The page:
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Gay Pride In the Wake of Orlando

AP Photo/Julia Weeks

Can the anger and sadness be re-directed into action and mobilization for greater equality?

The annual Pride march in New York City--which occurs on the last Sunday in June to coincide with the anniversary of the Stonewall rebellion on June 28, 1969, the beginning of the modern day gay rights movement--is usually a festive affair marking the gains made by our LGBT community towards equality. As a life-long gay New Yorker, I've marched in many of them. This coming Sunday when we march down Fifth Avenue we will be celebrating the one year anniversary of the Supreme Court's decision in Obergefell v. Hodges, which recognized a nationwide right to marriage equality, a goal achieved after many decades of effort by countless activists, organizers, and advocates.

It's been an incredible few years of sometimes breathtaking progress for the LGBT rights movement. (This Sunday is also the fifth anniversary of same-sex marriage in New York State.) We will celebrate this weekend for sure, but there will also be mourning for the victims of the Orlando attack--a profound tragedy that seems to have, at least for a moment, interrupted our march towards full equality.

Here in New York since the Orlando massacre, the overwhelming feeling coming from our vibrant and diverse LGBT community has been sadness. Many people are asking, "How could this have happened?" Just as many of us were beginning to experience the impact of the Supreme Court's equality ruling, we were all reminded that, terrorism aside, there is still anger and hatred.

Last year at this time, right after the Supreme Court ruled, we celebrated a huge legal victory, but in addition and perhaps as importantly, there was a sense that a symbolic corner had been turned. Perhaps future generations of LGBT kids would not have to endure being made fun of at school, or being called a faggot, or getting beaten up. Maybe we would no longer be told we suffer from a mental illness, nor would we have to fight legislation introduced to deny us our rights. Perhaps we would be able to hold hands or kiss in public. For many, Orlando shook us and made us question these hopes.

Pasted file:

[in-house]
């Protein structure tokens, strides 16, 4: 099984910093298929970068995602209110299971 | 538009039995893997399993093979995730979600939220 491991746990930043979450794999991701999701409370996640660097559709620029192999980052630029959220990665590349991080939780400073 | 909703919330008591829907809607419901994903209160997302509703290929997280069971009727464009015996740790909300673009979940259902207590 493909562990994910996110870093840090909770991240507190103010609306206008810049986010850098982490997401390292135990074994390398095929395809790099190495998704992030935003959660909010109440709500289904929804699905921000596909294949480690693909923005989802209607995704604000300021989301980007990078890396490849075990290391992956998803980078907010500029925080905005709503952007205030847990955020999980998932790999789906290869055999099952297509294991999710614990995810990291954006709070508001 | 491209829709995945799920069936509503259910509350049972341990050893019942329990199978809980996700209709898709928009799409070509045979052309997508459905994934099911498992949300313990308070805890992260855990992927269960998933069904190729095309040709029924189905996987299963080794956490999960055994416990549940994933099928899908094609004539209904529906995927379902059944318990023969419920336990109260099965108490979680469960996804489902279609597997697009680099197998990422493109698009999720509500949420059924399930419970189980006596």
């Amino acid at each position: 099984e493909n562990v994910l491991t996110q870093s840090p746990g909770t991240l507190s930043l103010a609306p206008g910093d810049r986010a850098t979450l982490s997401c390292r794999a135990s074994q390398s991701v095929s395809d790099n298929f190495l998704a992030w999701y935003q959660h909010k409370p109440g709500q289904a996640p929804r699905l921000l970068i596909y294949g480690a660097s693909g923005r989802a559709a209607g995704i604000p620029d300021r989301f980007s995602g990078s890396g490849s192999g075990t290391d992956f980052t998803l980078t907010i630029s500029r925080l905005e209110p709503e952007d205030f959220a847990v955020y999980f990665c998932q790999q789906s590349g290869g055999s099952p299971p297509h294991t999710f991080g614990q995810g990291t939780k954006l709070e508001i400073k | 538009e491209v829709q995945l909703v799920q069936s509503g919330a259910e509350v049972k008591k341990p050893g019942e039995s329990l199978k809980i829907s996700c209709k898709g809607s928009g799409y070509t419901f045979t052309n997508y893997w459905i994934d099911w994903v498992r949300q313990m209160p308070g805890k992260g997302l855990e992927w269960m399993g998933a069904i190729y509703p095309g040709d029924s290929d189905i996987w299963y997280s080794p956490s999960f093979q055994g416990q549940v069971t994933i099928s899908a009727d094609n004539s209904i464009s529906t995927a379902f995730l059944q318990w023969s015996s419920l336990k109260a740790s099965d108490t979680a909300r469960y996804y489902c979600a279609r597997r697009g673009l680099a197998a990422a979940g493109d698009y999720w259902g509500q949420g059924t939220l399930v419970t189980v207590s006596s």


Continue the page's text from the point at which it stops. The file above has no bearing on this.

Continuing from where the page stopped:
But our community has proven its resilience. We withstood the devastation of HIV/AIDS. We rebounded from the killings of Harvey Milk, Matthew Sheppard, and many others. We seized the anger from the loss of marriage rights in Californian in 2008, and used it as an organizing tool not only to restore equality in that state, but also bring it to the whole country.

Is Orlando a similar moment? Can the anger and sadness be re-directed into action and mobilization for greater equality? Can we effectively bring focus to gun control efforts?

Our victories have always been powered by the willingness of more and more individuals to come out. Orlando has certainly fueled that.

This Sunday at our Pride march, Orlando will be very much on our minds, but it will not completely overshadow the magnitude of the legal and political accomplishments we celebrate, and the lessons we learned. In retrospect, the political and legal strategy employed by our marriage equality movement was almost perfect--so much so that others, like gun control advocates, now try to replicate it.

The more we came out, the more real life stories there were, and the more people realized that we were just like everyone else and wanted the same thing. As more Americans saw gay rights as impacting the people they knew, it turned out that the right wing could be beaten, actually crushed, if we had enough resources and enough cleverness--which in the end we did. State-by-state marriage efforts were important and set the stage for the federal constitutional lawsuit, which accomplished our goal.

It took the efforts of generations of LGBT people. We kept at it, often in the face of defeat after defeat. Finally, when we had President Barrack Obama in our corner--yes, elections do matter--he became our most effective champion, harnessing the political and legal power and prestige of the White House and Department of Justice to help expand the Constitution to include LGBT Americans within its protections in new ways.

Related | 8 Landmark Moments for LGBT Rights During the Obama Administration

We know that there remains much left to do. Congress has yet to include LGBT Americans in basic, federal civil rights protections. Globally, while marriage is now legal in 20 countries, in at least 74 others being gay is still a crime and, in at least 10 of those gay sex is punishable by death. As we New Yorkers and others across the country and around the world celebrate this weekend, and also mourn with great sadness the loss of 49 of our own in Orlando, we will also look to the future and realize, as other civil rights movement have before, that our work continues.

If the past is any indication, from the sadness this week there will emerge a new determination.

Richard Socarides, an attorney and long-time LGBT rights activist, was White House Special Assistant to President Bill Clinton.

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Richard Socarides